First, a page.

Questions Knicks Must Answer Before End of Regular Season
Put a fork in the 2021-22 New York Knicks.
They are, for all intents and purposes, done.
Mathematically they are still alive, and it's a safe bet head coach Tom Thibodeau will have his team hard-charging through the finish line. But what, other than fan loyalty, would lead you to believe this club is capable of turning this around? On Jan. 15, they were 22-21; they are now 25-37. That's the math that matters to New York. This club is an NBA-worst 3-16 over that stretch.
Wednesday's loss to the Philadelphia 76ers tipped off a seven-game road trip against mostly good-to-great opponents. The Knicks could be out of even the play-in race before they return.
That should shape the franchise's thinking for the final month-plus of the marathon. The biggest questions surrounding this team have nothing to do with the remainder of this season but rather how they can avoid another flop like this.
Is Mitchell Robinson a Keeper?
Mitchell Robinson needs a new contract this offseason—if not before then.
The Knicks can offer him an extension, and they have reportedly discussed doing just that. But when the club spoke with Robinson's representation recently, the sides were "not close" on an agreement, per SNY's Ian Begley.
The clock is ticking for New York to figure this out. A new contract could elevate the 23-year-old to building-block status for the 'Bockers. If he gets to the open market, though, the Knicks might suddenly be scrambling for a new starting center.
In a perfect world, Robinson's play will help answer this question. He flashes defensive dominance and presents a lob threat on offense. But his defense is inconsistent, and his offensive range is nonexistent. He has also struggled with injury issues in the past. He is an interesting player, but those aren't always the easiest to price in contract negotiations.
Are the Prospects Keepers or Trade Chips?
The sooner the Knicks shift their focus to the future, the better it will be for their young players.
Other than RJ Barrett, New York's prospects have struggled to find major minutes. That can be par for the course with a Thibodeau-coached team, but it's still frustrating, especially when the veteran-heavy approach isn't leading to wins.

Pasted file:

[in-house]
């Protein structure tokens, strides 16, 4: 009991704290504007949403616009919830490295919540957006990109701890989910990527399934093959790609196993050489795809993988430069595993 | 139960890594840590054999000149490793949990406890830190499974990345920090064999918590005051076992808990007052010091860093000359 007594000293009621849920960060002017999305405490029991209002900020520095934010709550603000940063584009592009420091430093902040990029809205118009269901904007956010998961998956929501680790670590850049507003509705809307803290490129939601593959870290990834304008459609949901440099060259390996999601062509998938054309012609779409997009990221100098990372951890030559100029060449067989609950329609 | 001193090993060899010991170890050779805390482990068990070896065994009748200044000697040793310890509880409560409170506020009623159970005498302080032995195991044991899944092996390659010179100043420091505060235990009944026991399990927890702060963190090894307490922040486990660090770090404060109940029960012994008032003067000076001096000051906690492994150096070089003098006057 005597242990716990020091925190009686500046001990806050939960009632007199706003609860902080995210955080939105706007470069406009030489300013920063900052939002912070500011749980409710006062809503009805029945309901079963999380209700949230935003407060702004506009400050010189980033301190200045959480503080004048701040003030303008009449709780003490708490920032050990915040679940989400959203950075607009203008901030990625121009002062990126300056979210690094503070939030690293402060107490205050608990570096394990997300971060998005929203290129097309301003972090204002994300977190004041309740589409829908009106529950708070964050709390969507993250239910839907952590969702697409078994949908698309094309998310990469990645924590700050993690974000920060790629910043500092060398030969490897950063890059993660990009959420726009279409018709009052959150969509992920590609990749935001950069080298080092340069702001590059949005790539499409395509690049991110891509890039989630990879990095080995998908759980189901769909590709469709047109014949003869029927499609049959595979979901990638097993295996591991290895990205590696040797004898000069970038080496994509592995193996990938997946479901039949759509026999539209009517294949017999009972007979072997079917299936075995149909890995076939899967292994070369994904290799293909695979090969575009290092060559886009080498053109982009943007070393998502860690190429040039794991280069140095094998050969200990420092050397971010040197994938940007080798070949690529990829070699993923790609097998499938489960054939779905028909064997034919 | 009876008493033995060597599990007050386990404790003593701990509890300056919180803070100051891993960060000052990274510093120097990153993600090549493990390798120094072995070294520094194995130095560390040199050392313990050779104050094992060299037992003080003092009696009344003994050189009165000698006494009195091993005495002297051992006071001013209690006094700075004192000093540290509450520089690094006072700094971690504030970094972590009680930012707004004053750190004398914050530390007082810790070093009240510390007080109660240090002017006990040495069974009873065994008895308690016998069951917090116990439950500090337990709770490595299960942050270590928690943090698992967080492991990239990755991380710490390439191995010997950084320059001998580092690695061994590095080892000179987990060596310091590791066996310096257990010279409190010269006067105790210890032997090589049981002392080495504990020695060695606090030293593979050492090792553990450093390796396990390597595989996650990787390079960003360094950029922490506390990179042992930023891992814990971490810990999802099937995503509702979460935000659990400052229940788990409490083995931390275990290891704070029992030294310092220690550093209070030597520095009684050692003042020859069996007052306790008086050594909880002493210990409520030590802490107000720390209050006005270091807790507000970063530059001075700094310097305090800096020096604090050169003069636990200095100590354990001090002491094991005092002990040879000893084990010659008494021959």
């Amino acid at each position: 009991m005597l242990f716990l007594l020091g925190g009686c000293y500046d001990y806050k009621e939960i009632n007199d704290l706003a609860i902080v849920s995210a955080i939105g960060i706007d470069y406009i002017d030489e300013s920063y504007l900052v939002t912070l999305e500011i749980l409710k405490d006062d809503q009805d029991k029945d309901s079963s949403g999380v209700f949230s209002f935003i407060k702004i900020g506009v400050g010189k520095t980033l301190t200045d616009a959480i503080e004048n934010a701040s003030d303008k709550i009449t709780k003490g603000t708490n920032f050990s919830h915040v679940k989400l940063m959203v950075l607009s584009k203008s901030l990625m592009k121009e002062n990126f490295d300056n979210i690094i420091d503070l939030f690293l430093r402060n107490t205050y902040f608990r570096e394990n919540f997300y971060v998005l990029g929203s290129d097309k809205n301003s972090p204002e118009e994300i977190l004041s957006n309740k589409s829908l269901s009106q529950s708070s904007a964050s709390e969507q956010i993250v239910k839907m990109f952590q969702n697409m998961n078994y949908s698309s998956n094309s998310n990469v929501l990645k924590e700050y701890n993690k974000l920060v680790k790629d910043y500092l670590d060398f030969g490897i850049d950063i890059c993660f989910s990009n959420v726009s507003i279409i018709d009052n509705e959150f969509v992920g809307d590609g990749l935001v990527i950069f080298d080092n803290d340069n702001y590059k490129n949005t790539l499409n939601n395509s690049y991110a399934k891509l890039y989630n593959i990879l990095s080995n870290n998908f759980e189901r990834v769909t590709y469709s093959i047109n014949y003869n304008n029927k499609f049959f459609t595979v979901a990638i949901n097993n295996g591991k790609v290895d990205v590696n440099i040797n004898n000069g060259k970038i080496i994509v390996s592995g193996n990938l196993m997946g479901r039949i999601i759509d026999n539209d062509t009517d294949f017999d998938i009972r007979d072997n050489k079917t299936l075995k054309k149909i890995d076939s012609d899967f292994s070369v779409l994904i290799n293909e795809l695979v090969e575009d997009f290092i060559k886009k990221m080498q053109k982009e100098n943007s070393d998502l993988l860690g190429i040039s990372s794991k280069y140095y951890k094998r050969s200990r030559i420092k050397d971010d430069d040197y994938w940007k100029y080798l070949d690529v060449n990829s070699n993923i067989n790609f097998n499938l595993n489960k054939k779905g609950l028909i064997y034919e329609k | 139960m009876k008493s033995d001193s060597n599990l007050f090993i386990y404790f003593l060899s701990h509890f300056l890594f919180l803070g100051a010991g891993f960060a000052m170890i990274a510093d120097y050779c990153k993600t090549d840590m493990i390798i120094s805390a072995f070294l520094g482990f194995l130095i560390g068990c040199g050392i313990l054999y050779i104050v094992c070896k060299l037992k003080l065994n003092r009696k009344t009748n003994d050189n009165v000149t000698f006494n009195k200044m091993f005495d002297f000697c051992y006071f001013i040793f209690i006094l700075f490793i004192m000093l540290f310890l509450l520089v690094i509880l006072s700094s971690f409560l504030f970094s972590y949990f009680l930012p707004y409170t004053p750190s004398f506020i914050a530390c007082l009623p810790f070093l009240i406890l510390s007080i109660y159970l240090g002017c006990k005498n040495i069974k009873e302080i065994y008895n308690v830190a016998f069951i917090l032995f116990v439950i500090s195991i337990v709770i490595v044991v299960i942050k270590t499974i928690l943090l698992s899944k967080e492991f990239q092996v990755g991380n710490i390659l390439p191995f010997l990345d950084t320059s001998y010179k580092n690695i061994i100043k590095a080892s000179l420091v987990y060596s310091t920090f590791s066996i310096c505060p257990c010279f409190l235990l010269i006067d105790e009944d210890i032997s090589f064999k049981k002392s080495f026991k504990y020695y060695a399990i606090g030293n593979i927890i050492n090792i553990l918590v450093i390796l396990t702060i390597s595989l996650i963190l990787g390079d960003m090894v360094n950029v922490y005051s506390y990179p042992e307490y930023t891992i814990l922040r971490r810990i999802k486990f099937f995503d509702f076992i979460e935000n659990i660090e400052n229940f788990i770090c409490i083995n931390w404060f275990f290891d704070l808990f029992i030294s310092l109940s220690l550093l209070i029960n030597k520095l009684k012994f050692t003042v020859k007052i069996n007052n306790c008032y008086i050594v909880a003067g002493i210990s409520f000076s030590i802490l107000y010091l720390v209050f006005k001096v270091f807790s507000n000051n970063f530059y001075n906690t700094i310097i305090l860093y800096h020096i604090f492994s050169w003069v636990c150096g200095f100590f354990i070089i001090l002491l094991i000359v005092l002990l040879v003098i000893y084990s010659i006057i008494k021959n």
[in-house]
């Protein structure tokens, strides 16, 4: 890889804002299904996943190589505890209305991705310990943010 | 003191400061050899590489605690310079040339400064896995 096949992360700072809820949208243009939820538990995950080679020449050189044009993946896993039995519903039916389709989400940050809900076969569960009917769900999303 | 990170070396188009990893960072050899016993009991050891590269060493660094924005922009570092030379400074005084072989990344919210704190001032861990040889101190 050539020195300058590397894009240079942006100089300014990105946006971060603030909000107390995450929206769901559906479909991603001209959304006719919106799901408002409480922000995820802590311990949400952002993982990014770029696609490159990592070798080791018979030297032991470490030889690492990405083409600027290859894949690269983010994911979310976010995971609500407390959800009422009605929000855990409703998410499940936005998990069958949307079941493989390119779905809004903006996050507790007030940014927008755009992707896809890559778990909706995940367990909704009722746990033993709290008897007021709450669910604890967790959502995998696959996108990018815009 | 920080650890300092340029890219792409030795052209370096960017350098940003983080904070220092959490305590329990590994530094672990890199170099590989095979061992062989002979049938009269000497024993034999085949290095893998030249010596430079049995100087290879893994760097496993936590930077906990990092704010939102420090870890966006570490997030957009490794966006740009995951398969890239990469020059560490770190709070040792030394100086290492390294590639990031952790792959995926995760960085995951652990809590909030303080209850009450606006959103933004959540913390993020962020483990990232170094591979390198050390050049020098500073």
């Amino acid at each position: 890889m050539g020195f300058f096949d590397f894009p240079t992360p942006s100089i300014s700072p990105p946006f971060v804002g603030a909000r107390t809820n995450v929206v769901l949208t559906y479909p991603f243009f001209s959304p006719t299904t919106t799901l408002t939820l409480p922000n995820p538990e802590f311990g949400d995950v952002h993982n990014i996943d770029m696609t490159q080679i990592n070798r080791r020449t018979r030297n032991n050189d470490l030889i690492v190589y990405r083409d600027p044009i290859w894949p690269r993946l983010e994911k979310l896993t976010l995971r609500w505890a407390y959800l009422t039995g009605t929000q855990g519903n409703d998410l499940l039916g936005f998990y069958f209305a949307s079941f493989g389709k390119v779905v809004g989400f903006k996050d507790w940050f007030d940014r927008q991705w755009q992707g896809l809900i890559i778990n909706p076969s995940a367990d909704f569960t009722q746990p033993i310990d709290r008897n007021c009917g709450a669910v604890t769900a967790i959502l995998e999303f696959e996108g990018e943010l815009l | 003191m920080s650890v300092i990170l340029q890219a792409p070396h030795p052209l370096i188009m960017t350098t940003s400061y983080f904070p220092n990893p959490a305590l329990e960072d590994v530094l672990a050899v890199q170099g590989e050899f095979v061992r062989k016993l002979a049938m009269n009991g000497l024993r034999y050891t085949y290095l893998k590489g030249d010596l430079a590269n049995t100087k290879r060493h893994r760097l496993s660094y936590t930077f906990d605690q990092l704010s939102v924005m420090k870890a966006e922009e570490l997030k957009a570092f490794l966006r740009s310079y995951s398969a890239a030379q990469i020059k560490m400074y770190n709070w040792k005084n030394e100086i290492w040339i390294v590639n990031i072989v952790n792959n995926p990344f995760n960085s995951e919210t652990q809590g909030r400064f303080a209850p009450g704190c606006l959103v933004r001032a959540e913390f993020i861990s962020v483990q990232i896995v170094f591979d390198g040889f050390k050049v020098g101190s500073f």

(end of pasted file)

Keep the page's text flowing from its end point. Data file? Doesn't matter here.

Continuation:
Do the Knicks know what they want to do with Obi Topping going forward? He is buried behind Julius Randle on the depth chart, but at some point, New York needs to see what it found with the No. 8 pick of the 2020 draft. Toppin hasn't logged 1,600 minutes in his career. The Knicks can't have a great feel for his long-term outlook with this kind of workload.
What about Cam Reddish, whom the front office sacrificed a first-round pick to get in a January trade? He is struggling to get meaningful minutes, even with New York's perimeter rotation thinning ahead of him. Can Miles McBride and Jericho Sims handle rotation roles sooner rather than later? If the Knicks get those answers, they will have a better idea of what this roster still needs.
What Should Be the Next Step?
The Knicks haven't settled on a direction yet.
The hope, entering this season at least, was that the veteran core could steer the club back to the postseason while the up-and-comers soaked up enough developmental minutes to foster their growth. Neither itch wound up scratched, making it tough to tell how this group will (or even should) proceed.
"I don't know that they've constructed a coherent direction," an Eastern Conference executive told ESPN's Tim Bontemps.
If the Knicks still believe in their vets—they spent big on almost all of them just last summer—they could look to supplement them by making a major move for win-now talent. They have the trade chips to broker a blockbuster should the right star be made available.
Then again, this campaign was rocky enough that it may have forced the front office to think further down the line. If that's the case, it's time to start clearing out the high-priced elders and let the kids run free. It could take a while to see results, but slow, organic growth could prove the key to long-term, sustainable success.
No matter what the Knicks decide, the point is there's a decision to make. The next month-plus should help bring the right answer to light.